I have been collecting pictures of birthday cakes since my 9-year-old son, Joseph, was a baby. It didn't matter that I couldn't follow the cake recipes or use the exact toppings and ingredients they recommended — those pictures don't cater to my food-allergic son's diet free of peanuts, tree nuts, wheat, milk, egg, soy, sesame and mustard. I just consult the photos for ideas. If one of my children wants a certain type of cake, whether a Harry Potter golden snitch or a princess doll, I will find a way to make it. The creative process is so fun for me and I love seeing the joy on their faces when I present their cake. The princess doll cake was one in particular that I had been eyeing for a long time. So it was a blast for me to figure out how to layer the cake shapes, hollow out the middle for the tall princess doll and wrap Aurora's hair up in plastic to keep her locks frosting-free. For this cake I made one of my family's favorite cakes using King Arthur Flour gluten-free chocolate cake mix (substituting the eggs, of course) and Cybele Pascal's vanilla frosting recipe from her cookbook, The Allergen-Free Baker's Handbook, thickening it as needed to work properly for dress decorating.

Pamela does not have food allergies like her brother, but she eats the same diet as him at home. Because of her propensity to get up in the middle of meals to pick up a toy or go give Joseph a kiss, I don't feel confident that his environment would continue to be safe if she is eating unsafe foods in the house. But I do take her out on little dates to go for pizza or macaroni and cheese, and she washes her hands and mouth as soon as we walk in the door. She knows it is important to keep Joseph safe and is happy to take the steps necessary to do so. Pamela enjoys our lunch dates, but she never begrudges her brother because she is not able to eat the same food at home nor does she whine about not getting a treat when she is out with Joseph.

I'm proud of my little princess for caring more about her brother than food choices. Perhaps it's just because the rules about food have been in place in our home as long as she's been alive, and I certainly have improved in my allergy-free cooking during the past 9 years. But I still give her a lot of credit for just accepting that she eats the gluten-free, dairy-free pizza I make at home and she wouldn't even think to ask for a cake she sees in the bakery displays to bring home for her birthday. After all, she wants her big brother to be able to enjoy her birthday cake as much as she does. When my kids are devouring the allergen-free sweet treats we make, whether birthday cakes, cupcakes or blondies, they are not thinking about allergies. They are just thinking about how much they are enjoying their yummy dessert.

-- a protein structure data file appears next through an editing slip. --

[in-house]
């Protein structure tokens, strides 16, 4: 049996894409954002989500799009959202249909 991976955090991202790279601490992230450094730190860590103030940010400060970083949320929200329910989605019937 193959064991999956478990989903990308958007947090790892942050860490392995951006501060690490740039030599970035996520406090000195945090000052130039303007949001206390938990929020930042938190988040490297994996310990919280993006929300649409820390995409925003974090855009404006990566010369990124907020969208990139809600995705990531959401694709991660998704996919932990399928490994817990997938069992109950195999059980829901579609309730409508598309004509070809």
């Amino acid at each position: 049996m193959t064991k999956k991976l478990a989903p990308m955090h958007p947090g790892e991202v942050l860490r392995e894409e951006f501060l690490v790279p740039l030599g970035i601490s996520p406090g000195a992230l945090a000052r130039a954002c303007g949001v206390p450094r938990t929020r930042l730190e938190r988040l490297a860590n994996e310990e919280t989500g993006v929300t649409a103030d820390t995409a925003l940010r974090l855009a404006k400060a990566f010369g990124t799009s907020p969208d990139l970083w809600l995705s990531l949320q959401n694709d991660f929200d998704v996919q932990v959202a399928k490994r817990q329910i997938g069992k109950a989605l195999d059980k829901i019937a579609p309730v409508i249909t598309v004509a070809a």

Both of my children had a blast playing princess-themed games, making crafts and eating dessert at Pamela's party with their friends and family. As with all parties we host, the snacks, "royal" dinner and dessert were all free of the foods to which Joseph is allergic so he could feel safe enjoying himself, just like his little sister.

As my birthday girl relished her pink frosting and homemade, dairy-free ice cream, I was thrilled that I could help add to her princess sparkle on her special day.

Thursday, June 21, 2012

Summer treats and Lego feats

"Stir it up, put it in the oven, press the button, then take it out." My sister Linda and I recited that little phrase many times when we were kids while we stirred chocolate syrup into our bowls of ice cream to create our own chocolaty, cold confection. Only when I recently taught my 3-year-old daughter Pamela to do the same thing with her ice cream, did it occur to me that it was odd that we were pretending to cook ice cream. It was just a fun way to enjoy our treat and now my daughter thinks so, too.

We celebrated the official start of summer this week with homemade, dairy-free ice cream and cherry cobbler. Pamela opted to have a bowl of ice cream so she could happily stir in Ah! Laska organic chocolate syrup, while the rest of us enjoyed a scoop on top of cherry cobbler, still warm from the oven. My cherry pitter has been getting a lot of use this month. I love this time of year when my fingers are stained with cherry juice. I've been doling out bowls of fresh cherries, fruit kebabs stacked with fresh cherries, grapes, blueberries and watermelon, and baking cherry pie (using Cybele Pascal's pie crust recipe from "The Allergen-Free Baker's Handbook") and cobbler. Clearly, I love fresh cherries and I'm glad that my children enjoy the healthy fruit, as well. I'm always happy to revisit some of our favorite summertime treats that I blogged about last July.

While we enjoyed our summer dessert, my kids and I discussed some traditional summer activities that we have already enjoyed. Pamela is thoroughly enjoying her first foray into swimming lessons while Joseph had a wonderful time experiencing camp for the first time earlier this month.

Joseph, 9, who is allergic to peanuts, tree nuts, wheat, milk, egg, soy, sesame and mustard, along with having asthma, was thrilled to attend a Lego Mindstorm Robotics camp near our home. He had not expressed an interest in attending camp before. After all, he is busy with tennis, indoor lacrosse and other activities to keep him busy. But when he heard he could spend a week building a Lego robot and learning to program it, his desire to attend camp skyrocketed.